An open platform for public sector transformation
The Lithuanian capital Vilnius has always been on the forefront when it comes to innovative solutions, resourcefulness and creativity. Unexpected solutions during the pandemic that turned Vilnius into a huge open-air café and streamlined the vaccination process inspired other cities in Lithuania and abroad to look for ways to stay in close touch with their citizens.
Sharing and caring for a brighter future
Vilnius is a strong believer in open data. The city council offers free access to financial, procurement, real estate, transport and other data to all. And it’s not just for curious citizens! Tech developers are encouraged to help create smarter urban solutions using all the swathes of available. This collaborative approach helps the city rapidly grow in such areas as financial technology, IT, biotechnology, electronics and optical systems.
And the ripple effect is already clearly seen. Trafi, a global mobility problem-solver that grew out of Vilnius’s open data, has built one of the world’s largest urban transport platforms – used by the residents of Berlin and visitors to the Rio Olympics, and with advances that Google and Lyft have exploited as well.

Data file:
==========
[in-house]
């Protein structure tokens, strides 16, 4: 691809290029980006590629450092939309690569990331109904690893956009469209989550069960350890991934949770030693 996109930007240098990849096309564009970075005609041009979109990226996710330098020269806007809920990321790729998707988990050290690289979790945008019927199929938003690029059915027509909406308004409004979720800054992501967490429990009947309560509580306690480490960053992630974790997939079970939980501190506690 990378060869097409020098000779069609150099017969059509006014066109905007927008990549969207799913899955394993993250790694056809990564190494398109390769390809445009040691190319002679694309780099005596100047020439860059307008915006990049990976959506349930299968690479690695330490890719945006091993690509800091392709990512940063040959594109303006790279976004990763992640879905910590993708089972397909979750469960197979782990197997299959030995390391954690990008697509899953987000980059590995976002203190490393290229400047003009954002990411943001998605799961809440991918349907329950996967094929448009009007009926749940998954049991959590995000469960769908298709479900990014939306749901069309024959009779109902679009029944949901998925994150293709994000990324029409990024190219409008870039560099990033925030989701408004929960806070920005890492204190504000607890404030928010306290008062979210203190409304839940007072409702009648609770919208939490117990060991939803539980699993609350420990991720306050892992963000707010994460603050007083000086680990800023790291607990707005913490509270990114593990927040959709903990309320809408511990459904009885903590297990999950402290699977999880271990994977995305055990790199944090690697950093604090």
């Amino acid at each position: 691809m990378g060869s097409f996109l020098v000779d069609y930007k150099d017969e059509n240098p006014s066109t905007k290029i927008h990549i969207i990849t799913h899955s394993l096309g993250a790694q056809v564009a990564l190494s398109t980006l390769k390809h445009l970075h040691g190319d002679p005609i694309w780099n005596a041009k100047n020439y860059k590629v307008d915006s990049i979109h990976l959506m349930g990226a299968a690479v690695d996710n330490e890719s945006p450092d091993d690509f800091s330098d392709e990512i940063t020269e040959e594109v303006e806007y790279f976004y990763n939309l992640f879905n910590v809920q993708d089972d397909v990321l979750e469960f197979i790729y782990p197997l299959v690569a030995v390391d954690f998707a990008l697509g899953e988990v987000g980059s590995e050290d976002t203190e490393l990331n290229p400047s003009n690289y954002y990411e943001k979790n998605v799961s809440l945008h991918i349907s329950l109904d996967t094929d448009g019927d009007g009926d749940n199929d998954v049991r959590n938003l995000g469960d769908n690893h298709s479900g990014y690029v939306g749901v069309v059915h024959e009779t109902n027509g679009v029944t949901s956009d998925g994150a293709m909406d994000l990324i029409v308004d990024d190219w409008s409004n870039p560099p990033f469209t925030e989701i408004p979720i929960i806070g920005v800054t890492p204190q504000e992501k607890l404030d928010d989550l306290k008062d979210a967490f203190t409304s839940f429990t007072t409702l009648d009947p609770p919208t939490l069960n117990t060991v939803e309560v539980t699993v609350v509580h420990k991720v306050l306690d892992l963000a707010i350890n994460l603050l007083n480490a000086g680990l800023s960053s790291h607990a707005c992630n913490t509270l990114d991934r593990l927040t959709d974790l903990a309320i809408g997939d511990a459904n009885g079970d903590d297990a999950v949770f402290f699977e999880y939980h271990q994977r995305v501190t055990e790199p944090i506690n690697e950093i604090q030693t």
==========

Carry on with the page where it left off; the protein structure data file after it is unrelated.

A playground for innovators
One of the top 25 Global Cities of the Future, Vilnius has outranked the likes of Singapore, Tel Aviv and London, when it comes to attracting foreign direct investment in startups.
The capital has a vibrant startup community with more than 20 business hubs, accelerators and pre-accelerators, in addition to regulatory sandboxes. Companies like Revolut and Transfergo have set up their offices in Vilnius, recognising the value of this environment.
A city for talented people
The city offers a strong talent base for tech companies and startups. There are 21,000 professionals employed in the ICT sector in the Vilnius region and over 6,000 more work in R&D. According to Invest Lithuania, 85 percent of young professionals in Vilnius speak English and the city is one of the youngest European capitals, with more than 50 percent of residents under the age of 40.
Maintaining proper work-life balance is key, and for that reason in Lithuania, a four-day workweek is becoming increasingly more common. And not just private companies are choosing that employment model, with Vilnius-based public sector companies also opting for a healthier work-life balance.
Thinking outside-the-box, even in times of crisis
Vilnius approached the COVID-19 crisis with creativity, turning empty eateries into fashion displays with mannequins occupying the tables and the city itself into one big open-air café. As soon as the city issued its invitation, more than 400 restaurants, cafés and bars came forward to set up tables outside. Cities in other countries followed this positive example.